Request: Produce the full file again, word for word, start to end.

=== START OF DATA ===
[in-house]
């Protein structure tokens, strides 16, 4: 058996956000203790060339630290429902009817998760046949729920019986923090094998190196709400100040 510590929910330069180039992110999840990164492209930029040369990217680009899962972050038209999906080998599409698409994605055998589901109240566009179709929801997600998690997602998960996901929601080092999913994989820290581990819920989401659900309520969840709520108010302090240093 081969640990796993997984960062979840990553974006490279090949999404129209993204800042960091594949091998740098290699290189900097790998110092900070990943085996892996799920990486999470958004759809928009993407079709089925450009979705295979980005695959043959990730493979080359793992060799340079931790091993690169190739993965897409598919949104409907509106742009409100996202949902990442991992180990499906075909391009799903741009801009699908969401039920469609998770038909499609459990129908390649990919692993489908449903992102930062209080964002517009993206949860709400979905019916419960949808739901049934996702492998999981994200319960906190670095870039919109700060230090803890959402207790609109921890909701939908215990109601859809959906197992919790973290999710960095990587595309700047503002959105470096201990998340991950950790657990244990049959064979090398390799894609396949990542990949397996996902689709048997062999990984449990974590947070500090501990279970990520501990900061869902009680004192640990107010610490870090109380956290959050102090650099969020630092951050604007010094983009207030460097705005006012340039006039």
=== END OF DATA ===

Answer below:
[in-house]
């Protein structure tokens, strides 16, 4: 058996956000203790060339630290429902009817998760046949729920019986923090094998190196709400100040 510590929910330069180039992110999840990164492209930029040369990217680009899962972050038209999906080998599409698409994605055998589901109240566009179709929801997600998690997602998960996901929601080092999913994989820290581990819920989401659900309520969840709520108010302090240093 081969640990796993997984960062979840990553974006490279090949999404129209993204800042960091594949091998740098290699290189900097790998110092900070990943085996892996799920990486999470958004759809928009993407079709089925450009979705295979980005695959043959990730493979080359793992060799340079931790091993690169190739993965897409598919949104409907509106742009409100996202949902990442991992180990499906075909391009799903741009801009699908969401039920469609998770038909499609459990129908390649990919692993489908449903992102930062209080964002517009993206949860709400979905019916419960949808739901049934996702492998999981994200319960906190670095870039919109700060230090803890959402207790609109921890909701939908215990109601859809959906197992919790973290999710960095990587595309700047503002959105470096201990998340991950950790657990244990049959064979090398390799894609396949990542990949397996996902689709048997062999990984449990974590947070500090501990279970990520501990900061869902009680004192640990107010610490870090109380956290959050102090650099969020630092951050604007010094983009207030460097705005006012340039006039």